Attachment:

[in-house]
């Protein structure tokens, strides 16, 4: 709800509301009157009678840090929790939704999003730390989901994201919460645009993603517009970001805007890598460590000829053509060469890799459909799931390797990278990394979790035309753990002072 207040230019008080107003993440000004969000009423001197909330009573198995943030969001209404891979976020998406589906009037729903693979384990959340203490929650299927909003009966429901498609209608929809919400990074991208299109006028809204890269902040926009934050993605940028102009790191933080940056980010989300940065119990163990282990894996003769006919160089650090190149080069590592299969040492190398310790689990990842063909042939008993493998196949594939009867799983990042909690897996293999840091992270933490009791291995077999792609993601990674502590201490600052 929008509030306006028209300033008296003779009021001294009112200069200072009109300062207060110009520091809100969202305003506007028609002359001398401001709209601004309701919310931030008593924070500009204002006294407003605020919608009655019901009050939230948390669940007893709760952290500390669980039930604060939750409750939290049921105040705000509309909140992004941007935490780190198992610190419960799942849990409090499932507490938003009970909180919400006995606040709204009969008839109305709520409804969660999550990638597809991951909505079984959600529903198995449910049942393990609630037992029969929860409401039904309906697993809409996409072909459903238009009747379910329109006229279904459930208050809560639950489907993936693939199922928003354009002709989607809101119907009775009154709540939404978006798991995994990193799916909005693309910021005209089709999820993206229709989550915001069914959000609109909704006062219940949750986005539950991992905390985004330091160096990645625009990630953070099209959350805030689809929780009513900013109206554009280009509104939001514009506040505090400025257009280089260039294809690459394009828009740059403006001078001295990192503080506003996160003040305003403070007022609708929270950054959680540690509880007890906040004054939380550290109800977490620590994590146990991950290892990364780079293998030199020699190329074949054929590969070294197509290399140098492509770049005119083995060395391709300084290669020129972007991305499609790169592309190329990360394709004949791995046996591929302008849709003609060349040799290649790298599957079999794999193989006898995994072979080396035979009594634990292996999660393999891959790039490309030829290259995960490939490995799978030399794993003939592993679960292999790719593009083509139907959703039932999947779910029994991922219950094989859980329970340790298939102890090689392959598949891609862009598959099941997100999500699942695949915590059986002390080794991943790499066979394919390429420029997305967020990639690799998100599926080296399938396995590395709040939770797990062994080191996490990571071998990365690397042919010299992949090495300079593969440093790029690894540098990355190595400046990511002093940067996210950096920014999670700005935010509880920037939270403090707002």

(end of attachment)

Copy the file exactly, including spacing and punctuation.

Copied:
[in-house]
């Protein structure tokens, strides 16, 4: 709800509301009157009678840090929790939704999003730390989901994201919460645009993603517009970001805007890598460590000829053509060469890799459909799931390797990278990394979790035309753990002072 207040230019008080107003993440000004969000009423001197909330009573198995943030969001209404891979976020998406589906009037729903693979384990959340203490929650299927909003009966429901498609209608929809919400990074991208299109006028809204890269902040926009934050993605940028102009790191933080940056980010989300940065119990163990282990894996003769006919160089650090190149080069590592299969040492190398310790689990990842063909042939008993493998196949594939009867799983990042909690897996293999840091992270933490009791291995077999792609993601990674502590201490600052 929008509030306006028209300033008296003779009021001294009112200069200072009109300062207060110009520091809100969202305003506007028609002359001398401001709209601004309701919310931030008593924070500009204002006294407003605020919608009655019901009050939230948390669940007893709760952290500390669980039930604060939750409750939290049921105040705000509309909140992004941007935490780190198992610190419960799942849990409090499932507490938003009970909180919400006995606040709204009969008839109305709520409804969660999550990638597809991951909505079984959600529903198995449910049942393990609630037992029969929860409401039904309906697993809409996409072909459903238009009747379910329109006229279904459930208050809560639950489907993936693939199922928003354009002709989607809101119907009775009154709540939404978006798991995994990193799916909005693309910021005209089709999820993206229709989550915001069914959000609109909704006062219940949750986005539950991992905390985004330091160096990645625009990630953070099209959350805030689809929780009513900013109206554009280009509104939001514009506040505090400025257009280089260039294809690459394009828009740059403006001078001295990192503080506003996160003040305003403070007022609708929270950054959680540690509880007890906040004054939380550290109800977490620590994590146990991950290892990364780079293998030199020699190329074949054929590969070294197509290399140098492509770049005119083995060395391709300084290669020129972007991305499609790169592309190329990360394709004949791995046996591929302008849709003609060349040799290649790298599957079999794999193989006898995994072979080396035979009594634990292996999660393999891959790039490309030829290259995960490939490995799978030399794993003939592993679960292999790719593009083509139907959703039932999947779910029994991922219950094989859980329970340790298939102890090689392959598949891609862009598959099941997100999500699942695949915590059986002390080794991943790499066979394919390429420029997305967020990639690799998100599926080296399938396995590395709040939770797990062994080191996490990571071998990365690397042919010299992949090495300079593969440093790029690894540098990355190595400046990511002093940067996210950096920014999670700005935010509880920037939270403090707002």